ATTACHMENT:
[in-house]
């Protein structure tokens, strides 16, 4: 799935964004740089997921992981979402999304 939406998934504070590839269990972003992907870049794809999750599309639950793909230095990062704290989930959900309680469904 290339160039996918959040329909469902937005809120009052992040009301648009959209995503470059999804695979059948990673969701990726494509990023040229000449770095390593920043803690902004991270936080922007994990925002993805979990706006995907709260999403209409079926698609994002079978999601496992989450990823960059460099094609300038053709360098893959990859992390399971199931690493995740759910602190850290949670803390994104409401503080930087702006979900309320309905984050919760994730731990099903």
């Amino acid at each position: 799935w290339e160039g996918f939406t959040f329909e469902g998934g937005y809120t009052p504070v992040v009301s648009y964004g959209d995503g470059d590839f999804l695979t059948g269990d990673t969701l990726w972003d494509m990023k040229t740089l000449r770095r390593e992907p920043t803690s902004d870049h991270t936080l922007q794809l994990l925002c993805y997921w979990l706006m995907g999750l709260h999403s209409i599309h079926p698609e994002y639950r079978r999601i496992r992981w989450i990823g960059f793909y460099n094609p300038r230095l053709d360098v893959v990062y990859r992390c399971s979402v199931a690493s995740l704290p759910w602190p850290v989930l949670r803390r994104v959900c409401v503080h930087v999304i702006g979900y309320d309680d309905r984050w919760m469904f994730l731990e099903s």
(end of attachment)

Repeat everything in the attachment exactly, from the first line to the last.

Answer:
[in-house]
């Protein structure tokens, strides 16, 4: 799935964004740089997921992981979402999304 939406998934504070590839269990972003992907870049794809999750599309639950793909230095990062704290989930959900309680469904 290339160039996918959040329909469902937005809120009052992040009301648009959209995503470059999804695979059948990673969701990726494509990023040229000449770095390593920043803690902004991270936080922007994990925002993805979990706006995907709260999403209409079926698609994002079978999601496992989450990823960059460099094609300038053709360098893959990859992390399971199931690493995740759910602190850290949670803390994104409401503080930087702006979900309320309905984050919760994730731990099903």
């Amino acid at each position: 799935w290339e160039g996918f939406t959040f329909e469902g998934g937005y809120t009052p504070v992040v009301s648009y964004g959209d995503g470059d590839f999804l695979t059948g269990d990673t969701l990726w972003d494509m990023k040229t740089l000449r770095r390593e992907p920043t803690s902004d870049h991270t936080l922007q794809l994990l925002c993805y997921w979990l706006m995907g999750l709260h999403s209409i599309h079926p698609e994002y639950r079978r999601i496992r992981w989450i990823g960059f793909y460099n094609p300038r230095l053709d360098v893959v990062y990859r992390c399971s979402v199931a690493s995740l704290p759910w602190p850290v989930l949670r803390r994104v959900c409401v503080h930087v999304i702006g979900y309320d309680d309905r984050w919760m469904f994730l731990e099903s």